A buyer has a right to do their own homework when matching trailer to tow vehicle. It's been my own experience, and profoundly so, that dealers lie a LOT. Not just about tow vehicles, but about the trailers they sell, and the bogus miracle spray protectant/warranty products they sell, etc.. If someone tells me they had a good experience with an honest dealer I figure (A) they got fooled, or (B) they found a unicorn.

My dealer told some whoppers when we bought a new 26BH this year. I asked whether the WFCO charger converter was a truly "smart" charger. It was clear to me that the guy who did the buyer orientation with me had no idea what a smart charger is. I said, "you know, the charger provides different voltage levels at different times in the charging cycle...some smart chargers claim more than they deliver, and I'd like to know about this one so I can look into a replacement for serious boon docking". He proceeded to confidently inform me that this charger does all that, and beside's "it's a thousand dollar unit and Jayco uses the best so you'd never need to replace it". Truth is, it's a crappy converter, and is only a tiny fraction of $1,000.00. The good replacement I put in was 200 bucks.

The personality trait that these people seem to share is that they have no problem telling whoppers, because they really don't care if they get caught in a lie. That's the key to successful lying. An absence of conscience.

The best course for the buyer is to believe nothing the dealer says. The truth is only a few keystrokes away.
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Old 11-17-2017, 11:18 AM   #6
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Me to from what I see on the road, I don't think dealers are asking to many questions. The ones we like are the front wheel drive SUV's pulling TT!
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Old 11-17-2017, 11:19 AM   #7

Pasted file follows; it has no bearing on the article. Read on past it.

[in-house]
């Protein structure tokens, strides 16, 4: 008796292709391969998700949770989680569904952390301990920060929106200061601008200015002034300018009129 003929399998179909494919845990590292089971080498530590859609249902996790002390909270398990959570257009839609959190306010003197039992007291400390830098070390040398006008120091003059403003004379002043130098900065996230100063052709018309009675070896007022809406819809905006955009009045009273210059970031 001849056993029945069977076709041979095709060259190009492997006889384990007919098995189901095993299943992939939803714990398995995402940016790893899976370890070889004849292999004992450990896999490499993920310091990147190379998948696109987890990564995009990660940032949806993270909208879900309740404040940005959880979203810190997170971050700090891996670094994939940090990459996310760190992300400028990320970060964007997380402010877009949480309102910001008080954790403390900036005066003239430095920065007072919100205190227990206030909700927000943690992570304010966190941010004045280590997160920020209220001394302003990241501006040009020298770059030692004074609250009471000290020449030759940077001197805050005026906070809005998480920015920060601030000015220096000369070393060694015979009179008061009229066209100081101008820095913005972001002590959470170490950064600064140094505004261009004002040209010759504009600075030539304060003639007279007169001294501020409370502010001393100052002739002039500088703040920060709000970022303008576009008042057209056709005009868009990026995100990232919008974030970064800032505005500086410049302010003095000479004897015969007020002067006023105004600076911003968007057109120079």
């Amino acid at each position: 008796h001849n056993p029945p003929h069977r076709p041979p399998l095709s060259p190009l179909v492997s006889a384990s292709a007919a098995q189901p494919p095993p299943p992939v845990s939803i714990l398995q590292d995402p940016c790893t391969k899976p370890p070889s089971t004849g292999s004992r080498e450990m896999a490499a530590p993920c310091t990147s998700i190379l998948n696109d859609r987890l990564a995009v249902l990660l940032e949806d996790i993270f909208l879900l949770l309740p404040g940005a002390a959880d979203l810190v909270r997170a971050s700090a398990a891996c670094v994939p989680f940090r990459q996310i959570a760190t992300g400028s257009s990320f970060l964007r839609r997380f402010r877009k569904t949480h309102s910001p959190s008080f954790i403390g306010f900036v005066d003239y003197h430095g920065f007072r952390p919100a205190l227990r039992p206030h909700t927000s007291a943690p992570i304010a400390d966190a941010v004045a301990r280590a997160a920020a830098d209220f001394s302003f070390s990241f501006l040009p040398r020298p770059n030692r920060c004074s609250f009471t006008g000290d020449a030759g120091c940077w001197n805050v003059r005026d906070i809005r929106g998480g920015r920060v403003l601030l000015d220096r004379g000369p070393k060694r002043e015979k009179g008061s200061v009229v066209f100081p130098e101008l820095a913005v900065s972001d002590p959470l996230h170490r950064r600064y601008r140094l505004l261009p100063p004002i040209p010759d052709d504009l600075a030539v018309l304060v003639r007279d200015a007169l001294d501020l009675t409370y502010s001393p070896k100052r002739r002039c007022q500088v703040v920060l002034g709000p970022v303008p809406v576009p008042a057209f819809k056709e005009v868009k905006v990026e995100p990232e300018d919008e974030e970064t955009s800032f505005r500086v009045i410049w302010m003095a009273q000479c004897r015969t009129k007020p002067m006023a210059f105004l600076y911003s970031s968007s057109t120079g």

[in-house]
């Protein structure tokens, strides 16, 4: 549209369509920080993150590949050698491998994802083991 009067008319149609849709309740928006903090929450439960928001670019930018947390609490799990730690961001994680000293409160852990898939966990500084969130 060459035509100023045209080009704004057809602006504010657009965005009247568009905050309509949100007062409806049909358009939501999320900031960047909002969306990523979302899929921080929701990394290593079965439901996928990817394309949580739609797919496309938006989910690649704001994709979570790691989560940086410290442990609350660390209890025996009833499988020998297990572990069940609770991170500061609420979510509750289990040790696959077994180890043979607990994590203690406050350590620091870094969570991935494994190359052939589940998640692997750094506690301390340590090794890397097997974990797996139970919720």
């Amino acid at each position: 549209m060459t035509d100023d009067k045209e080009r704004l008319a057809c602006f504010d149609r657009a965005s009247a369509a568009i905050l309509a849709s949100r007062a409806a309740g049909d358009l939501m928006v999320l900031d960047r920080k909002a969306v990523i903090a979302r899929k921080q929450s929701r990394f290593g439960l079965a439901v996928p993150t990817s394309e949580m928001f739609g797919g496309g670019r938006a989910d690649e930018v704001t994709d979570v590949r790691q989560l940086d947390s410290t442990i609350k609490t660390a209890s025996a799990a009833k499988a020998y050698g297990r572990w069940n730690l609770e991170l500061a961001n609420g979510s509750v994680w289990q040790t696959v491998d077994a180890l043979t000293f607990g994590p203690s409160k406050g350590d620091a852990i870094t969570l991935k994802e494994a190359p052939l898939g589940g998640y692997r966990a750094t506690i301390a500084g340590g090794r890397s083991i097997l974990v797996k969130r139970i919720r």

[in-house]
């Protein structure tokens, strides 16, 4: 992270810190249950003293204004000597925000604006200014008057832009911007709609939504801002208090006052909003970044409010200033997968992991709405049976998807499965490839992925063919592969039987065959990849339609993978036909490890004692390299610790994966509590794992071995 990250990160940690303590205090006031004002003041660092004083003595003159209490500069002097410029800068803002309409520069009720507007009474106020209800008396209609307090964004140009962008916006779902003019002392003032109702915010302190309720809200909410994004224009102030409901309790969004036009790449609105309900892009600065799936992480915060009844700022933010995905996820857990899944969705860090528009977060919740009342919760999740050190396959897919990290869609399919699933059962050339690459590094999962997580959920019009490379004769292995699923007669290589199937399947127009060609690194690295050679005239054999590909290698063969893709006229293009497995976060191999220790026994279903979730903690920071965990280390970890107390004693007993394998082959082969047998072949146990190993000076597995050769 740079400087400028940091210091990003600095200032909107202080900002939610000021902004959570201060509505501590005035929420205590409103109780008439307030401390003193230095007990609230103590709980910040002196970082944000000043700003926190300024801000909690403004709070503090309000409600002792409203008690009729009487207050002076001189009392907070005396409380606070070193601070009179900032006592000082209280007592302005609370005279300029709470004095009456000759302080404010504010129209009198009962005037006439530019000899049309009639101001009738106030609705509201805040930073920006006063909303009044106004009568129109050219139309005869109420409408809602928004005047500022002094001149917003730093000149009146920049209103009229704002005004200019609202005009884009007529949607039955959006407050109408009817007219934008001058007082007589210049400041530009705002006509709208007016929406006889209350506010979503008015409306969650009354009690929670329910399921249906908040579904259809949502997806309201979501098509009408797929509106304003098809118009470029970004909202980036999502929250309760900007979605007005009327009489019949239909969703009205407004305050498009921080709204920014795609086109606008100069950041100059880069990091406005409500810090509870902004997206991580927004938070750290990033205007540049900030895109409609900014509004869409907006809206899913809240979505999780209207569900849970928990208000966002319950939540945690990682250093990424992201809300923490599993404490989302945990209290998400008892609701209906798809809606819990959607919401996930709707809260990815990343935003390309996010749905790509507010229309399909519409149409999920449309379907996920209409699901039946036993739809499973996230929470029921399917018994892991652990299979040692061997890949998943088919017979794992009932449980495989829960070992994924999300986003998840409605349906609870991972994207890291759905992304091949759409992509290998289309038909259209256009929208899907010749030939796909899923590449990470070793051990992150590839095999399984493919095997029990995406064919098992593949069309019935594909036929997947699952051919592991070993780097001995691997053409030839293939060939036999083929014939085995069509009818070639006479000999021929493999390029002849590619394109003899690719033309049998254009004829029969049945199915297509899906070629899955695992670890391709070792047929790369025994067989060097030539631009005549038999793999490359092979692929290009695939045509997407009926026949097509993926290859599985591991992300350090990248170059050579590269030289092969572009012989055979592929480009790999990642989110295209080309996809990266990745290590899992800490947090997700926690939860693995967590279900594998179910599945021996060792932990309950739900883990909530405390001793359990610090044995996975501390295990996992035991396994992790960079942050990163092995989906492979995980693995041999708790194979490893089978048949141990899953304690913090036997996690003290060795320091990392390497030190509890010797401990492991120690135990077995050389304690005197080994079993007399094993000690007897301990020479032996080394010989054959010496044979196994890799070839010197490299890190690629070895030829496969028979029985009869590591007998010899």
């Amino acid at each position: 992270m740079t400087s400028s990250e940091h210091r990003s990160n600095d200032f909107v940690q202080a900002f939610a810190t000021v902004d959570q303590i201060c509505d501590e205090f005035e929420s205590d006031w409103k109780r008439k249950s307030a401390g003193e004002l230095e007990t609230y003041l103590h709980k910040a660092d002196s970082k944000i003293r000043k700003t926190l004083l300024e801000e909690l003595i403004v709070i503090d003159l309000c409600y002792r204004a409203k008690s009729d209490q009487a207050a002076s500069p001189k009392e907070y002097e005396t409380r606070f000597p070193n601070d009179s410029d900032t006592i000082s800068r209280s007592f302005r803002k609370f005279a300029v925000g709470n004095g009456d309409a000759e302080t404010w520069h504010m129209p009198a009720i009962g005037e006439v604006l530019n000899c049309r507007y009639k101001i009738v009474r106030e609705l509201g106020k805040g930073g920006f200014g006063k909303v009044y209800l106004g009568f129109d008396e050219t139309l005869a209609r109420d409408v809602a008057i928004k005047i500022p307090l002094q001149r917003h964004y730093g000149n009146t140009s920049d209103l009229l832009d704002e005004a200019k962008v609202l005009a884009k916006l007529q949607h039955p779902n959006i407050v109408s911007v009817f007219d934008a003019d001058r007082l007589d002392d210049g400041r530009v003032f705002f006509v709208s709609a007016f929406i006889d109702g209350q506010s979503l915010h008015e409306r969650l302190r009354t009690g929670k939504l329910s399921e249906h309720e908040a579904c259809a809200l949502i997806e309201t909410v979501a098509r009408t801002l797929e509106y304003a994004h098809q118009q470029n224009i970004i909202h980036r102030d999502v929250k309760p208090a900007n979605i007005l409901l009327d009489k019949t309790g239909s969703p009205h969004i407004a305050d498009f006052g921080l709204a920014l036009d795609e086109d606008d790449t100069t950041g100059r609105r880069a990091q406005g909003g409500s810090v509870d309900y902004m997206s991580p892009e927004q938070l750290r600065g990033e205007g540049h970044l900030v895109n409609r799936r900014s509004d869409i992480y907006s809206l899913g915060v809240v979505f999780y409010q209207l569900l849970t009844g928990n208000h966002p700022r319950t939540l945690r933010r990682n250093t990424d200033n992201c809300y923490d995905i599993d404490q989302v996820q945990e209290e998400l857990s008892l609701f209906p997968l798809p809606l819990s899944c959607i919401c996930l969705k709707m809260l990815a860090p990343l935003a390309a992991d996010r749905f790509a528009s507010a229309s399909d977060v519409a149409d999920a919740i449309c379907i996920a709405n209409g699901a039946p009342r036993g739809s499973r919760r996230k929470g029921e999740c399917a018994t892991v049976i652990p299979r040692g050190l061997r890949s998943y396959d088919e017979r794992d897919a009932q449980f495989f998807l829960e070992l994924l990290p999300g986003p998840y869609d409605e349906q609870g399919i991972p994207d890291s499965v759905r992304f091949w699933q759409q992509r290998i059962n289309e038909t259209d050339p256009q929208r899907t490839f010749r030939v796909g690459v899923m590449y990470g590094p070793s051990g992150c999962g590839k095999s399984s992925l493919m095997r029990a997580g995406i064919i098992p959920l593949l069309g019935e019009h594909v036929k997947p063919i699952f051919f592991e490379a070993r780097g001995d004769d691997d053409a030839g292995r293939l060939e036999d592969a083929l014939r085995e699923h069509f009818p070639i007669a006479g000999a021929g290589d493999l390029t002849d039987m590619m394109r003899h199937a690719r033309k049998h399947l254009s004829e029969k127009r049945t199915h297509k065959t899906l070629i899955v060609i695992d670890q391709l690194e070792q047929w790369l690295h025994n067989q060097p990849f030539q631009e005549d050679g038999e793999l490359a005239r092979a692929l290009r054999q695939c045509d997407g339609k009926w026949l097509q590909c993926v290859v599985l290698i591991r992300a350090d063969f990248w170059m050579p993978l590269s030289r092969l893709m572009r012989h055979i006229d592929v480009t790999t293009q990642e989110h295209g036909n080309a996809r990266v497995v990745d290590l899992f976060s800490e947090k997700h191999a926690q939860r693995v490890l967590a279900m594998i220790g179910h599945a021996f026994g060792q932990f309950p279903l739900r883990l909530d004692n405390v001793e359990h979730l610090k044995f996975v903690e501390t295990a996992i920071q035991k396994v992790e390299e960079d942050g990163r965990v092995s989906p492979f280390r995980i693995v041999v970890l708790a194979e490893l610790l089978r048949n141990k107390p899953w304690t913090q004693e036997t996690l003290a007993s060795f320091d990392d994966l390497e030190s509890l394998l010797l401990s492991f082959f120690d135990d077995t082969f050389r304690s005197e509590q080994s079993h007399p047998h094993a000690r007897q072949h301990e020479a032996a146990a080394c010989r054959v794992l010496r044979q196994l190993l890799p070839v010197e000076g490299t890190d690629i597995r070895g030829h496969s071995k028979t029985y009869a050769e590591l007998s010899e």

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If there lips are moving its not true!
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Old 11-17-2017, 11:33 AM   #8
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you don't need any more regulation..


Easy though for the sale a dealer is required to write down the GVRW of the TV (off the door jam tag picture of it even) and that of the trailer. Then show the math it works loaded to the max and it fits inside the TV GVRW tag. Then it is a binding contract...
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Old 11-17-2017, 11:39 AM   #9
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AFAIK, there is nothing in writing from a dealer stating what tow vehicle a trailer owner will be using or should be using; that part is all verbal. I'm confident a dealer's attorney(s) would not agree to a buyer adding some kind of written stipulation in the purchase regarding the tow vehicle's capabilities etc. and the dealer's liability in case of an accident.

In court after an accident, attorney's may argue facts regarding tow vehicles and trailer weights etc. I doubt they will be trying to find fault with the dealer or the buyer's understanding of what the salesperson had said.
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Old 11-17-2017, 11:40 AM   #10
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It's pretty understandable, though. If you're the new salesman at a dealership, you'd better catch up to the other salesman, or you'll be gone.

Imagine that you're the guy that does the entire math process for each buyer. The other guy is handling a least two customers at a time on a busy Saturday, and you're dealing with just one. Gonna be bye bye for you.

Also, have you read enough threads on this forum to notice how many guys post, asking if their existing vehicle will tow the trailer they're considering? And, how resistant some of them are to dealing with the facts? As a practical consideration, why put yourself through it? If you really wanted to help them, and still keep your job, you could mow their lawn after work.

Or, the dealer could offer the service of properly matching tow vehicles to trailers. Next thing you know, they're selling smaller trailers as compared to their competitors, and possibly fewer of them. And, there just might be more legal liability for the dealer if the wrong choice is made.